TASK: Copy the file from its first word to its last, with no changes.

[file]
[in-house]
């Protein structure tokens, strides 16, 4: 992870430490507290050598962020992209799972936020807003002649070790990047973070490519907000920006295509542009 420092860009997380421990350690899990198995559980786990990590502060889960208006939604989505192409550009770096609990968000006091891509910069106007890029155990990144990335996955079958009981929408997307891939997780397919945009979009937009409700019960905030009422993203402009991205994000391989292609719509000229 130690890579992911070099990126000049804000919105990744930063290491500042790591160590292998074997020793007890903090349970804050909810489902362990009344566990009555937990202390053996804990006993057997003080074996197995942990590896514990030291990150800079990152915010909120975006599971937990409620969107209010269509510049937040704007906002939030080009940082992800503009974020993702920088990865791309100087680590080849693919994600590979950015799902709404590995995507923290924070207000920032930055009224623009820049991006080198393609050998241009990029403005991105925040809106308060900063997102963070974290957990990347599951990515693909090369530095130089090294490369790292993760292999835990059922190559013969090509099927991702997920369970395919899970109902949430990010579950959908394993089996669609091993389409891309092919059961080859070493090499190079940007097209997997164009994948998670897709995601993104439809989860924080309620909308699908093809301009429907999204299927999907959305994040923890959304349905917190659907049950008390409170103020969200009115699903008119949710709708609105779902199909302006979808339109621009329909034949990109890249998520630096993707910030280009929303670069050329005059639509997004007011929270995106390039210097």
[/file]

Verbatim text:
[in-house]
């Protein structure tokens, strides 16, 4: 992870430490507290050598962020992209799972936020807003002649070790990047973070490519907000920006295509542009 420092860009997380421990350690899990198995559980786990990590502060889960208006939604989505192409550009770096609990968000006091891509910069106007890029155990990144990335996955079958009981929408997307891939997780397919945009979009937009409700019960905030009422993203402009991205994000391989292609719509000229 130690890579992911070099990126000049804000919105990744930063290491500042790591160590292998074997020793007890903090349970804050909810489902362990009344566990009555937990202390053996804990006993057997003080074996197995942990590896514990030291990150800079990152915010909120975006599971937990409620969107209010269509510049937040704007906002939030080009940082992800503009974020993702920088990865791309100087680590080849693919994600590979950015799902709404590995995507923290924070207000920032930055009224623009820049991006080198393609050998241009990029403005991105925040809106308060900063997102963070974290957990990347599951990515693909090369530095130089090294490369790292993760292999835990059922190559013969090509099927991702997920369970395919899970109902949430990010579950959908394993089996669609091993389409891309092919059961080859070493090499190079940007097209997997164009994948998670897709995601993104439809989860924080309620909308699908093809301009429907999204299927999907959305994040923890959304349905917190659907049950008390409170103020969200009115699903008119949710709708609105779902199909302006979808339109621009329909034949990109890249998520630096993707910030280009929303670069050329005059639509997004007011929270995106390039210097």